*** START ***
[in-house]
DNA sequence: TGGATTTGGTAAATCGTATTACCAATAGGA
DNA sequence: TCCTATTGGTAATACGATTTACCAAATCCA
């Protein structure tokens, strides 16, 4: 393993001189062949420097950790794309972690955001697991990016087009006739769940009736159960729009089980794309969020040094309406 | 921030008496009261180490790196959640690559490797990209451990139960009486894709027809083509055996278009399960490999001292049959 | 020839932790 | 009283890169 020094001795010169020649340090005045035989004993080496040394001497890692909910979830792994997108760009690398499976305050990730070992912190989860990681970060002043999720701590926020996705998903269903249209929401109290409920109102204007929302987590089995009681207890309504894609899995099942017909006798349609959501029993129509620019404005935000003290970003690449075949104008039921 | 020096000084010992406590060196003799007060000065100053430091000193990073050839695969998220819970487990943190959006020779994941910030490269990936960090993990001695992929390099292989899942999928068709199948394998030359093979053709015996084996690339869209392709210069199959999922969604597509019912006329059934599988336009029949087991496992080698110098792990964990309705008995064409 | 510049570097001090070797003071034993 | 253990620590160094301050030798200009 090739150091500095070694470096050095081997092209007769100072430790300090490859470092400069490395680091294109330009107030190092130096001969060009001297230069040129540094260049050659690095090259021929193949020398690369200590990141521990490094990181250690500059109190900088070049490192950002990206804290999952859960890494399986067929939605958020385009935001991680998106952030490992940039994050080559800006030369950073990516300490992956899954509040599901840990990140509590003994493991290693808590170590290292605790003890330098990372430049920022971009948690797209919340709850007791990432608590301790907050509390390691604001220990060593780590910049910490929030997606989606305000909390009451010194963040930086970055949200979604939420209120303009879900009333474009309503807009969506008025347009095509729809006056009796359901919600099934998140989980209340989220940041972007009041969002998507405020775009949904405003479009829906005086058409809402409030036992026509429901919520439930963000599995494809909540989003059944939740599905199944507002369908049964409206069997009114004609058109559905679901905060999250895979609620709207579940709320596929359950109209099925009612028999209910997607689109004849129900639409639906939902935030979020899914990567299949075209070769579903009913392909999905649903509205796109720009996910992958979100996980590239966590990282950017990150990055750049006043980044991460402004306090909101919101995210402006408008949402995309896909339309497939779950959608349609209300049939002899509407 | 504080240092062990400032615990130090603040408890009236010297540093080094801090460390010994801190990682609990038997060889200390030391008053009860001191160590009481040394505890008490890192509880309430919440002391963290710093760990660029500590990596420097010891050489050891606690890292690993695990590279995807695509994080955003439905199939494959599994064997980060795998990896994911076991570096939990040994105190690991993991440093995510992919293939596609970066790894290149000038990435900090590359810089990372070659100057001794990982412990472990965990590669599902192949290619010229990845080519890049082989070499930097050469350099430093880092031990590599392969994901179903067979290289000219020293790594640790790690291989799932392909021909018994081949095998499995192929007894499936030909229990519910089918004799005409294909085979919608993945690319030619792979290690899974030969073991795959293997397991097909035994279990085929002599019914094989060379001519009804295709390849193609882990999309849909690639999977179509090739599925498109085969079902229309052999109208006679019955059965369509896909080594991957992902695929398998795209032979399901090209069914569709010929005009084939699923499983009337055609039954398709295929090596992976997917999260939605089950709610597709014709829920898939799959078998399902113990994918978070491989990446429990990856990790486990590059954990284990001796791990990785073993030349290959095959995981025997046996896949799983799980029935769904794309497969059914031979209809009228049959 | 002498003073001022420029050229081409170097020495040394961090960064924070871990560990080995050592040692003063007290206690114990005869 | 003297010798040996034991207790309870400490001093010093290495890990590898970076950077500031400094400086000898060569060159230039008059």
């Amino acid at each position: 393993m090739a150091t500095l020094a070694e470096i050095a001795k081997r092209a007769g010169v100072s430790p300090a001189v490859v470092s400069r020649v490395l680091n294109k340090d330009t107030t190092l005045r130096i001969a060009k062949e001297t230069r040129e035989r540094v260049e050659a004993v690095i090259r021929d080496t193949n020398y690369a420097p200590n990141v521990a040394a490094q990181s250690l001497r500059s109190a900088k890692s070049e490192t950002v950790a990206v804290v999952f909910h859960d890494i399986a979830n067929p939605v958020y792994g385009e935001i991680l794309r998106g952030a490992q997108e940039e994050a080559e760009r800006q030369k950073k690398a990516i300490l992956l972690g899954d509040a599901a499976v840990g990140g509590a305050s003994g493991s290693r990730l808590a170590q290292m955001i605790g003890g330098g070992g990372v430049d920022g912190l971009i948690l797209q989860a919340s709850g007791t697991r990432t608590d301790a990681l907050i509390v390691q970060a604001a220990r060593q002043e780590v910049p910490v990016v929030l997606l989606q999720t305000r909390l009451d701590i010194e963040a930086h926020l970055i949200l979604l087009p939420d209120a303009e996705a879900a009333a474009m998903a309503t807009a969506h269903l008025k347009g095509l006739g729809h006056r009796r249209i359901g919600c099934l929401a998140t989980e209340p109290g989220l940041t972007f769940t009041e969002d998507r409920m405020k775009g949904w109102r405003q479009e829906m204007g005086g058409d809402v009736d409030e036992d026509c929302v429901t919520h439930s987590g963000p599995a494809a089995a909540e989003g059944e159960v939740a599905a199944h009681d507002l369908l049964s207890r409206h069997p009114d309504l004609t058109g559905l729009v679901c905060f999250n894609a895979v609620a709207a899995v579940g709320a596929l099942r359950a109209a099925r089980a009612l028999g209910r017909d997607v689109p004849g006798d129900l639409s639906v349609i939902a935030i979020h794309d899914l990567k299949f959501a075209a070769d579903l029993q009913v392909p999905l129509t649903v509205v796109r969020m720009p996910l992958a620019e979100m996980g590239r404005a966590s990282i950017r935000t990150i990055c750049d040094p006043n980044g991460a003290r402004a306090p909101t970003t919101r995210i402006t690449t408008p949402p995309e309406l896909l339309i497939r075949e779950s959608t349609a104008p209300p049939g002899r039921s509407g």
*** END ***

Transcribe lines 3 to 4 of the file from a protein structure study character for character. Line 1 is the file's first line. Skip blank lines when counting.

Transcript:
DNA sequence: TCCTATTGGTAATACGATTTACCAAATCCA
């Protein structure tokens, strides 16, 4: 393993001189062949420097950790794309972690955001697991990016087009006739769940009736159960729009089980794309969020040094309406 | 921030008496009261180490790196959640690559490797990209451990139960009486894709027809083509055996278009399960490999001292049959 | 020839932790 | 009283890169 020094001795010169020649340090005045035989004993080496040394001497890692909910979830792994997108760009690398499976305050990730070992912190989860990681970060002043999720701590926020996705998903269903249209929401109290409920109102204007929302987590089995009681207890309504894609899995099942017909006798349609959501029993129509620019404005935000003290970003690449075949104008039921 | 020096000084010992406590060196003799007060000065100053430091000193990073050839695969998220819970487990943190959006020779994941910030490269990936960090993990001695992929390099292989899942999928068709199948394998030359093979053709015996084996690339869209392709210069199959999922969604597509019912006329059934599988336009029949087991496992080698110098792990964990309705008995064409 | 510049570097001090070797003071034993 | 253990620590160094301050030798200009 090739150091500095070694470096050095081997092209007769100072430790300090490859470092400069490395680091294109330009107030190092130096001969060009001297230069040129540094260049050659690095090259021929193949020398690369200590990141521990490094990181250690500059109190900088070049490192950002990206804290999952859960890494399986067929939605958020385009935001991680998106952030490992940039994050080559800006030369950073990516300490992956899954509040599901840990990140509590003994493991290693808590170590290292605790003890330098990372430049920022971009948690797209919340709850007791990432608590301790907050509390390691604001220990060593780590910049910490929030997606989606305000909390009451010194963040930086970055949200979604939420209120303009879900009333474009309503807009969506008025347009095509729809006056009796359901919600099934998140989980209340989220940041972007009041969002998507405020775009949904405003479009829906005086058409809402409030036992026509429901919520439930963000599995494809909540989003059944939740599905199944507002369908049964409206069997009114004609058109559905679901905060999250895979609620709207579940709320596929359950109209099925009612028999209910997607689109004849129900639409639906939902935030979020899914990567299949075209070769579903009913392909999905649903509205796109720009996910992958979100996980590239966590990282950017990150990055750049006043980044991460402004306090909101919101995210402006408008949402995309896909339309497939779950959608349609209300049939002899509407 | 504080240092062990400032615990130090603040408890009236010297540093080094801090460390010994801190990682609990038997060889200390030391008053009860001191160590009481040394505890008490890192509880309430919440002391963290710093760990660029500590990596420097010891050489050891606690890292690993695990590279995807695509994080955003439905199939494959599994064997980060795998990896994911076991570096939990040994105190690991993991440093995510992919293939596609970066790894290149000038990435900090590359810089990372070659100057001794990982412990472990965990590669599902192949290619010229990845080519890049082989070499930097050469350099430093880092031990590599392969994901179903067979290289000219020293790594640790790690291989799932392909021909018994081949095998499995192929007894499936030909229990519910089918004799005409294909085979919608993945690319030619792979290690899974030969073991795959293997397991097909035994279990085929002599019914094989060379001519009804295709390849193609882990999309849909690639999977179509090739599925498109085969079902229309052999109208006679019955059965369509896909080594991957992902695929398998795209032979399901090209069914569709010929005009084939699923499983009337055609039954398709295929090596992976997917999260939605089950709610597709014709829920898939799959078998399902113990994918978070491989990446429990990856990790486990590059954990284990001796791990990785073993030349290959095959995981025997046996896949799983799980029935769904794309497969059914031979209809009228049959 | 002498003073001022420029050229081409170097020495040394961090960064924070871990560990080995050592040692003063007290206690114990005869 | 003297010798040996034991207790309870400490001093010093290495890990590898970076950077500031400094400086000898060569060159230039008059």